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Activist investors on the rise in Europe

Europe saw a doubling of activist investor activity, still only half of activity in the US.

The number of activist investors in Europe has nearly doubled over the past five years with one in twenty publicly listed European firms becoming a target.

However, the United States still leads the way, with activity double that of Europe. One in ten firms listed on the NYSE have encountered an activist investor.

“Activist funds have been part of the furniture of capital markets for quite a long time in the US,” says Dr Jason Caulfield, global head of Value Creation Services and M&A Operations in Financial Advisory at Deloitte, and author of the report containing the findings.

“If you speak to activists, who are practitioners in the US, they say it’s become an increasingly competitive market. Some years ago, activists then looked outside the US to deploy funds in what is quite a successful business model and have looked to regulated capital markets elsewhere in the world, and then set up shop”.

According to a previous report also conducted by Deloitte, the rise of activist investor is due to low interest rates, leading to both large pools of private capital for investment while liquidity has dragged down equity and debt returns.

This is accomplished by cooperating with other long-term investors, Caulfield says. “What activists leverage is teaming up with other shareholders. They go in take a small single digit percentage state, after having done all of the homework, having found other investors, like mutual funds who may be disgruntled or who agree with whatever the activist’s investment thesis is.

“So rather than a 5% voice, they’ve got a disproportionate voice because they have teamed up with other shareholders and they have a 35% voice, so they’re listened to”.

While activist investors typically only buy a small single digit percentage of a company’s stock, they have deep pockets. Their most common targets are firms with market capitalisations greater than $50bn. Out of 3,800 publicly listed US companies, nearly one in five (19%) have been the primary or partial focus of an activist investor. In Europe the rate Is only slightly lower at 15%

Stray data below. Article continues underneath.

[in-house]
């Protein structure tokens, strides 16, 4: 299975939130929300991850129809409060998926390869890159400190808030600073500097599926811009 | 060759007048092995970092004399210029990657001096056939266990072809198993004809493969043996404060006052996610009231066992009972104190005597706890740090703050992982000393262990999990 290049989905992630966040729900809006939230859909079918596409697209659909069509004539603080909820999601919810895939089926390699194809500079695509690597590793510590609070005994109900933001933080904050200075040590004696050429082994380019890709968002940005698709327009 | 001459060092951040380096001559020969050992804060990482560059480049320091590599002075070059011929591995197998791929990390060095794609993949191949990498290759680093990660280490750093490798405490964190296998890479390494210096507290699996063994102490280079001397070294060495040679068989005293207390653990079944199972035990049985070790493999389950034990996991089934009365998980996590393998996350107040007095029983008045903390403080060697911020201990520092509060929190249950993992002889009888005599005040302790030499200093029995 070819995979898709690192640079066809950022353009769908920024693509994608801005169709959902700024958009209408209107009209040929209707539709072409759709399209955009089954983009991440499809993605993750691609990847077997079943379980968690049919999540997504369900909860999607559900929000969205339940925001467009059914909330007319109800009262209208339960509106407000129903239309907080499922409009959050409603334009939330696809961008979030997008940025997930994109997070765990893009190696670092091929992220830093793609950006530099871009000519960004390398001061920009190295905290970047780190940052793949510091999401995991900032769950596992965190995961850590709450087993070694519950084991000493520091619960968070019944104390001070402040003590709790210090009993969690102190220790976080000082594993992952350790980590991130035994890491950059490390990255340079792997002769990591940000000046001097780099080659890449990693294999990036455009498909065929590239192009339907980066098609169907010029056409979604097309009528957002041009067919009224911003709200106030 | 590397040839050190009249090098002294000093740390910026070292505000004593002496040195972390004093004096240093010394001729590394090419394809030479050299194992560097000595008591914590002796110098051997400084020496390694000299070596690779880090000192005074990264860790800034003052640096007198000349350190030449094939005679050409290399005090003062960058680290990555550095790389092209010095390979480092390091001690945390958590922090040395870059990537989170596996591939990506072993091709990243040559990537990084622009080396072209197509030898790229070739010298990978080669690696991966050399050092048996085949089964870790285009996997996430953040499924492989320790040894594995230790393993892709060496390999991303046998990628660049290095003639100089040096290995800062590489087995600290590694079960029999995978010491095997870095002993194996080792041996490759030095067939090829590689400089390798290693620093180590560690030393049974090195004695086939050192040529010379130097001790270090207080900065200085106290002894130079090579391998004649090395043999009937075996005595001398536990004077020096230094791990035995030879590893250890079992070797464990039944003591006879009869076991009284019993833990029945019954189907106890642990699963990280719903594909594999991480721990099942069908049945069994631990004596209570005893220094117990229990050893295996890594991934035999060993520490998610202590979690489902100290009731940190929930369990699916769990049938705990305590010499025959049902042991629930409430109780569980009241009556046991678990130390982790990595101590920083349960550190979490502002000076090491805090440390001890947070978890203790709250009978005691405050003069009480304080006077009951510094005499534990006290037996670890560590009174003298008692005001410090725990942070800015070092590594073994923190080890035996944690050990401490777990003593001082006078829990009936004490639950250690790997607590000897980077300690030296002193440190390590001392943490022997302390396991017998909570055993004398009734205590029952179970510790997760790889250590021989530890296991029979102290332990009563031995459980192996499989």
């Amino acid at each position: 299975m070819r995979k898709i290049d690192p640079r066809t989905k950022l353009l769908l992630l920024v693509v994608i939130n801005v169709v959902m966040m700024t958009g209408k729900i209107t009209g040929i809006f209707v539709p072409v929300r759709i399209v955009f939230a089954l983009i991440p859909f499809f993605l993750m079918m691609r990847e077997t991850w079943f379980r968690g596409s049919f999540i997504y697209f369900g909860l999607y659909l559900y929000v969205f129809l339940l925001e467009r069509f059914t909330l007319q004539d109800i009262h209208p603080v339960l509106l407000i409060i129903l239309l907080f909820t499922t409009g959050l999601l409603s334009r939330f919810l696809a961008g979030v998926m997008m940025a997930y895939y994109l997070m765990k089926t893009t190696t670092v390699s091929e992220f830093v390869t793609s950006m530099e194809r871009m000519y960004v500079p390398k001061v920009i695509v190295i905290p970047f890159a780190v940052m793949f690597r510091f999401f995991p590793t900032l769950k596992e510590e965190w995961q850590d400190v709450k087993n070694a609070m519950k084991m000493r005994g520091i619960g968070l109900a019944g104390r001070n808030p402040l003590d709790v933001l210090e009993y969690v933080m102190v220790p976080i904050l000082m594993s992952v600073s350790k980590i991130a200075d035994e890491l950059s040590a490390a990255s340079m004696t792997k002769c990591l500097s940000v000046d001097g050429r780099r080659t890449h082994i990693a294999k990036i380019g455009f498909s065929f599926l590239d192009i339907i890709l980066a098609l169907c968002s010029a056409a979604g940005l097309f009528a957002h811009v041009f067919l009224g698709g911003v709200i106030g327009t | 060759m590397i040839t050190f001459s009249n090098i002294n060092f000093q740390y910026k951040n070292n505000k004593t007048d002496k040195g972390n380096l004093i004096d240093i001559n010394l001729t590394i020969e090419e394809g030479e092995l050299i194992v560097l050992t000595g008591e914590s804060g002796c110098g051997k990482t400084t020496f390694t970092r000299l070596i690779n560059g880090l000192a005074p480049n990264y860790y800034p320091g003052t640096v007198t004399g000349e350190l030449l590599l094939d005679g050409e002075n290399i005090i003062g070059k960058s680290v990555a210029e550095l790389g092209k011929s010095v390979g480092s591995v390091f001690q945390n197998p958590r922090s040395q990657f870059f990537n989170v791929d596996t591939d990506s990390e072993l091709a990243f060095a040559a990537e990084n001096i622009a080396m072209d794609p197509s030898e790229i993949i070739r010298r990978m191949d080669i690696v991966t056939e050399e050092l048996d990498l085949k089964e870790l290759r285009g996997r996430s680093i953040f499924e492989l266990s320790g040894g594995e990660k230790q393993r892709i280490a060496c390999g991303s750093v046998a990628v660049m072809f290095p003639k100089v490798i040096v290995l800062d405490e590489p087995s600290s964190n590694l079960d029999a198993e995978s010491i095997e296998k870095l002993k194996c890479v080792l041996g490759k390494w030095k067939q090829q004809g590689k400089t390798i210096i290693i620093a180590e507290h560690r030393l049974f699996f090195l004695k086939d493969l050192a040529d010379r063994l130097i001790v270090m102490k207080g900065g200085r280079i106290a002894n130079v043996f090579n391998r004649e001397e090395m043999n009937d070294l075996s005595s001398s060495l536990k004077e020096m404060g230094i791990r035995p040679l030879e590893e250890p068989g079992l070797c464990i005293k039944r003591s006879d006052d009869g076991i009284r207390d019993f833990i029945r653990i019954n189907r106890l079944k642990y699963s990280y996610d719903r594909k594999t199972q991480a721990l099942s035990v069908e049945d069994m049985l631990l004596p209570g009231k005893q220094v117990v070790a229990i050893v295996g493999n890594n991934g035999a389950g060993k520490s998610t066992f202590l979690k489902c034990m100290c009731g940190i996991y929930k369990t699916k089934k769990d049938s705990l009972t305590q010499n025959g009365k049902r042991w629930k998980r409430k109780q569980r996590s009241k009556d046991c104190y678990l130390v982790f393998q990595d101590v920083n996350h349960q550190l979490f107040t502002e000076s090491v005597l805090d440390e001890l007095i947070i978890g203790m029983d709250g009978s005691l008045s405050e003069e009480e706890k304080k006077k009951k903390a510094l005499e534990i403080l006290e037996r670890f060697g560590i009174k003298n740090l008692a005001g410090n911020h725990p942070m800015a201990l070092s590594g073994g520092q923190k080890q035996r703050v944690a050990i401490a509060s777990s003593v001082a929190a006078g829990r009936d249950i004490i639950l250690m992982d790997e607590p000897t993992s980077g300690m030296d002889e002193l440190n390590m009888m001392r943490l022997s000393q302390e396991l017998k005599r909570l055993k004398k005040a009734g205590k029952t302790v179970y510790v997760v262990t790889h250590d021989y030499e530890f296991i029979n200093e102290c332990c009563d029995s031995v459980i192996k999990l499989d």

Caulfield says that cost/benefit is the main driver causing activist investors to target large firms.

“There is a fixed cost of running a campaign”.

“In terms of benefits to cost, it’s often more beneficial to target larger companies, have over the years, built up a, a conglomerate type structure may have, become slightly unfocused. Larger companies as they as they get larger, their growth rate may start to tail off, presenting some fairly conspicuous, opportunities to enhance value”.

On a sector level, the report also found activist investors preferred firms operating in consumer and services or life sciences and healthcare. One is four US firms in these sectors that also have a market cap above $50bn had been subject to an activist campaign. Europe sees a similar level of activist investor activity in the consumer and services sector.

Get to the gains

Caulfield says activist investors are usually looking for more immediate short-term gains.

“Activist investors rather take a small single digit holding, not paying the ownership premium private equity takes. Instead they work with the management team, to encourage them to change their position, whether it be making investments or changes like operating performance or cash to shareholders.

“Once that management team announced those changes, often that is then reflected in the share price and the activists moves on. Rather than it being a three to five years hold, it might be six to eighteen months tops.  It’s a completely different model. It’s a very liquid asset, owning 5% you can move in and out.”

This makes activist investor activity difficult to prevent because they are buying such a small percentage of company stock.

Drawing ire

More than half (51%) of activist investor demands in the US are for ‘quick wins’ like share buy-backs and M&A. For the rest of the world such demands sit at 31 percent.

While the data suggests most activist investors continues to operate in high value, high market cap companies, Caufield says trends in the US are showing greater interest in the mid-tier firms, like those within the FTSE 250 and that firms in Europe should better prepare themselves for an activist campaign.

“The FTSE 100, CAC 40 and the DAX, they all have very active campaigns taking place at the moment and those are without a doubt continuing to happen. The next echelon down, companies in the US, there’s equal amount of activist campaigns taking place. In Europe, in Japan and elsewhere, not so much because they just haven’t got there yet. They’re working their way through”.

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